ATHENS – It’s fair to start with this: There is no excuse for doing something wrong.
There is no excuse for stealing money from a teammate’s dorm room, just because you’re short of cash. No excuse for getting into a physical altercation with a girlfriend, just because there was an argument. No excuse for getting high, just because … well, just because. No excuse for exploring the cannabis culinary arts and eating Alice B. Toklas brownies, just because you were on spring break and you were hungry and, really, honest, pinky-swear, you didn’t even know that there was marijuana in them (uh, right.)
These are some of the reasons why Georgia coach Mark Richt has been suspending or dismissing players at an alarming rate lately – eight since January. This is when nobody seems to remember how many stars were by a recruit’s name on national signing day. Funny how that works.
Richt has a problem. But only part of it has to do with the fact that too many of his players are doing really dumb things. The other has to do with a somewhat unlevel playing field.
Georgia has a fairly strict drug-and-alcohol policy for its student-athletes, relative to most other universities, particularly those in the SEC. UGA suspends players for at least one game (10 percent of schedule) after the first positive test. A second positive test mandates a suspension of at least 30 percent of the schedule (or four games) for a non-controlled substance or 50 percent (six games) for a controlled substance or DUI. A third positive results in dismissal.
An examination of schools in BCS conferences by AOL/Fanhouse in 2010 revealed Georgia and Kentucky were the only two SEC members that suspended players following the first positive drug test. Only six of 68 programs overall do so (Baylor, Cincinnati, Miami and Virginia Tech are the others).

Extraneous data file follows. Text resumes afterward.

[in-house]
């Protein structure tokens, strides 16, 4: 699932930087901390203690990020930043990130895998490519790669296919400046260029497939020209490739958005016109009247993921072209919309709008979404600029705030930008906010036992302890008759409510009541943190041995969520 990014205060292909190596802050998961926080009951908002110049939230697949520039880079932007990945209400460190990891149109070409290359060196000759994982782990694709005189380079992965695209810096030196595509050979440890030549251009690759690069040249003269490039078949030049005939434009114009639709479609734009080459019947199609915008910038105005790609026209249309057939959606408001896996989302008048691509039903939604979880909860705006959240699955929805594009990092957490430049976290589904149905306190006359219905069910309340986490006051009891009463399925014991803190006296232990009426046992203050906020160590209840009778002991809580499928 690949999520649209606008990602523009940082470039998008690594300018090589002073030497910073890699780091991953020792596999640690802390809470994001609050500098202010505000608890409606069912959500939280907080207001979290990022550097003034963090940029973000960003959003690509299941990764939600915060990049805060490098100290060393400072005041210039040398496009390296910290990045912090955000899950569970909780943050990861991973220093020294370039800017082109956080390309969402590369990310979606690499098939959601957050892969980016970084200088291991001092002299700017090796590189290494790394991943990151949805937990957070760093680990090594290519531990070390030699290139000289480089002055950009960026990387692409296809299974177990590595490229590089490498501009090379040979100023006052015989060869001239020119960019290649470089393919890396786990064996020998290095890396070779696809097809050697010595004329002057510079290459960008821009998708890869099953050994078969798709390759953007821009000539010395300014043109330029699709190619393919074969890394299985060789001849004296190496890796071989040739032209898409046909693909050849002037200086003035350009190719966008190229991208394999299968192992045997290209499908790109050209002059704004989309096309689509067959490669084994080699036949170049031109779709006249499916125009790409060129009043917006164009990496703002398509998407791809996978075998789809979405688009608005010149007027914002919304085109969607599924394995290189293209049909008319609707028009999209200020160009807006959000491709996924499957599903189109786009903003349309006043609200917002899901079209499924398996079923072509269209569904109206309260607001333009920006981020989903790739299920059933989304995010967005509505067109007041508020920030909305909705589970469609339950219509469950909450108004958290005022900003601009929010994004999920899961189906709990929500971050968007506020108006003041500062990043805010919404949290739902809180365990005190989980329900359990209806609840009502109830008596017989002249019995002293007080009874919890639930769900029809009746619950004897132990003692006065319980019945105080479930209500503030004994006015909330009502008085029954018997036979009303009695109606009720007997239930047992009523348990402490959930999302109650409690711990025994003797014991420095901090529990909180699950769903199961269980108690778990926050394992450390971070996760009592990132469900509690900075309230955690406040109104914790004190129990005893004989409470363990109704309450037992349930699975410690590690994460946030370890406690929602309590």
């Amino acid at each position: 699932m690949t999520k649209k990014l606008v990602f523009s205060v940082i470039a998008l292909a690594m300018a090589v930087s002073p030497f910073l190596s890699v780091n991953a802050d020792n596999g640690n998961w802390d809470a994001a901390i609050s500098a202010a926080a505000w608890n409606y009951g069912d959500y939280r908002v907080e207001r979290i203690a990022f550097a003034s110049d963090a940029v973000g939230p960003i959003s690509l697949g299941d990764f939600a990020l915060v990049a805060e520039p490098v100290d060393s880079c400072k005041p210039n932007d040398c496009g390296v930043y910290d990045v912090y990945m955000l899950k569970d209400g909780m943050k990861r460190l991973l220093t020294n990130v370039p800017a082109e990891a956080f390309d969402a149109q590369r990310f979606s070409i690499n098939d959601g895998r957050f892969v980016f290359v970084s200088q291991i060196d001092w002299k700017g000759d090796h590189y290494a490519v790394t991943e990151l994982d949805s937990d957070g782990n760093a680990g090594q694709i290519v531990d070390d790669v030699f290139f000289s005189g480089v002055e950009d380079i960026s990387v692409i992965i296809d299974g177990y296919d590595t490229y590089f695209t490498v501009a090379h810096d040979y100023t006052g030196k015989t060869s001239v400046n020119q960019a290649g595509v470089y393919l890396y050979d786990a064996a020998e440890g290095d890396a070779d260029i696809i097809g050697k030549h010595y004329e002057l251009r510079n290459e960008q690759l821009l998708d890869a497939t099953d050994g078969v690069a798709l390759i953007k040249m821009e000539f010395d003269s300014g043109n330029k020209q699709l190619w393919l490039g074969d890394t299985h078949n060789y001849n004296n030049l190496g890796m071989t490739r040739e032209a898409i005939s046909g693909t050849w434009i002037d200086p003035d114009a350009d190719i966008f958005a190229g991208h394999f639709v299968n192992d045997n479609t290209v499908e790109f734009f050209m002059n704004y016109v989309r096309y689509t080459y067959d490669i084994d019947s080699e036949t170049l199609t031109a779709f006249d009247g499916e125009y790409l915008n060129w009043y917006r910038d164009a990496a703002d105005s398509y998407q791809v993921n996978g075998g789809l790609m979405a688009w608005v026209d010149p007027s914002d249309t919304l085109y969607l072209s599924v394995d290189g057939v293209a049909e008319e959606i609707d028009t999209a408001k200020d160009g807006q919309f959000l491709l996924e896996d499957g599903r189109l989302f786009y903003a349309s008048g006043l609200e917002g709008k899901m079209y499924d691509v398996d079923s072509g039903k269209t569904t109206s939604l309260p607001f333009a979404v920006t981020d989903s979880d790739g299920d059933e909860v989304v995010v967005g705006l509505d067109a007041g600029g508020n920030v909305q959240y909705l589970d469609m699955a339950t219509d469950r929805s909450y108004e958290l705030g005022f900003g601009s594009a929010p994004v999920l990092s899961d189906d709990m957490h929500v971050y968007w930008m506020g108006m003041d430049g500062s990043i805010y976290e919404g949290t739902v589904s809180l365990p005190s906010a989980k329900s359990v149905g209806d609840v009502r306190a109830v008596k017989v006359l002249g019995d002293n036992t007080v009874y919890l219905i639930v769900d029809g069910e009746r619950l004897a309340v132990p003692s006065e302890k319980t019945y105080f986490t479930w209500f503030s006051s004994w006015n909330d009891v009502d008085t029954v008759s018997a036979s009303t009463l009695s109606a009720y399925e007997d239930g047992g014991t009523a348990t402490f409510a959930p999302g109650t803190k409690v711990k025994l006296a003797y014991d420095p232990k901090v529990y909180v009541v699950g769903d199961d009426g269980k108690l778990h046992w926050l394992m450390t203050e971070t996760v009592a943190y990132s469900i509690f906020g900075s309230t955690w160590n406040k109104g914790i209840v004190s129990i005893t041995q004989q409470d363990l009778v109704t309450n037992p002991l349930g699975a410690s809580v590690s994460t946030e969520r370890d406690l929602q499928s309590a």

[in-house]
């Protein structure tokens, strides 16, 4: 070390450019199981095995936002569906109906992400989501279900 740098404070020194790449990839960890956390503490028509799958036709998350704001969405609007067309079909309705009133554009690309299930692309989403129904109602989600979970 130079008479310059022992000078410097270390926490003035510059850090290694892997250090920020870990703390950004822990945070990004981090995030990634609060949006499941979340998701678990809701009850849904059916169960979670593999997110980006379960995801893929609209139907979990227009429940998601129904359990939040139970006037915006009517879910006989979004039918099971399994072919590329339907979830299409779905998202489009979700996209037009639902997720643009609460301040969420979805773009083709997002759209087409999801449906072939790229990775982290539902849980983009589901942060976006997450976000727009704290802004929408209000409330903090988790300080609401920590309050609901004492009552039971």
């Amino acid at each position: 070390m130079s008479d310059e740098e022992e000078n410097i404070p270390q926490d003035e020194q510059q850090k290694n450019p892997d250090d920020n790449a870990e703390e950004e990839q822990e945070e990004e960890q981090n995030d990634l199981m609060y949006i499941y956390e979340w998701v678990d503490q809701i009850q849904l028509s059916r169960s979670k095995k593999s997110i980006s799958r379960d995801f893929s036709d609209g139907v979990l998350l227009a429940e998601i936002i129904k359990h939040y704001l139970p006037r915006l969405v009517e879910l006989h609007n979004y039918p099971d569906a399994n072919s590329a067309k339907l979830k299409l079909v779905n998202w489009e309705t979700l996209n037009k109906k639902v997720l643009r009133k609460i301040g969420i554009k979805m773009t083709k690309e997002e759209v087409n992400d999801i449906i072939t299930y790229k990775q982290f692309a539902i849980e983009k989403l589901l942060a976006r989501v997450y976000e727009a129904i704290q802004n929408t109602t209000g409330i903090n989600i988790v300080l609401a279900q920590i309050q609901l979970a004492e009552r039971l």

As a comparison, Florida has among the most lenient policies, with no suspension until the second positive test and no dismissal until the fifth positive.
How often and when, if at all, an athlete is tested also is up to each university. The NCAA, in fact, allows every school to set its own policy.
This is a problem. There needs to be uniformity among athletic programs’ drug-testing policy, not just within conferences but across the country. Anything short of that creates a competitive disadvantage for some.
Among those supporting the idea for uniformity is former Florida State coach Bobby Bowden, Richt’s coaching mentor, who was in Athens on Friday for a high school coaches clinic.
Bowden had a reputation for being soft in the area of player discipline when he coached. But he acknowledges he would have to be tougher if he coached now, saying, “I would have to do a better job of educating the young men, trying to expose them to things where they would learn some moral issues that maybe they missed in their home.”
He supports Georgia’s policy, but doesn’t seem surprised Richt is having problems.
“One reason at Georgia [that] you hear so many boys getting out of line is because they’re so dog-gone restrictive,” he said. “I know a lot of schools — I don’t want to say something I shouldn’t say – but [they] don’t have to drug test. If you don’t want your boys to be caught with drugs, don’t drug-test them. And some schools do that. If you have a strict program, the way our society is, you’re going to have kids [test positive].”
Asked if he supported a universal policy, Bowden said: “Yes. That would be fair. There’s no doubt about it. … Georgia needs to do what’s best for Georgia. And you’ve got to soothe your conscience that you’re not letting bad things happen just because you don’t think somebody’s going to find out. But there’s an advantage if you’re a school that doesn’t test.”
In retirement, Bowden is able to laugh about some things he couldn’t before, such as when Florida State players were found to be receiving free athletic gear from a local sporting-goods store. Borrowing the line from his former thorn, Steve Spurrier, Bowden cracked, “You’ve all heard of Free Shoes University, haven’t you? I had a slogan on my desk: ‘This too shall pass.’”
That is all Richt can bank on right now. And maybe hope for a quieter summer.
By Jeff Schultz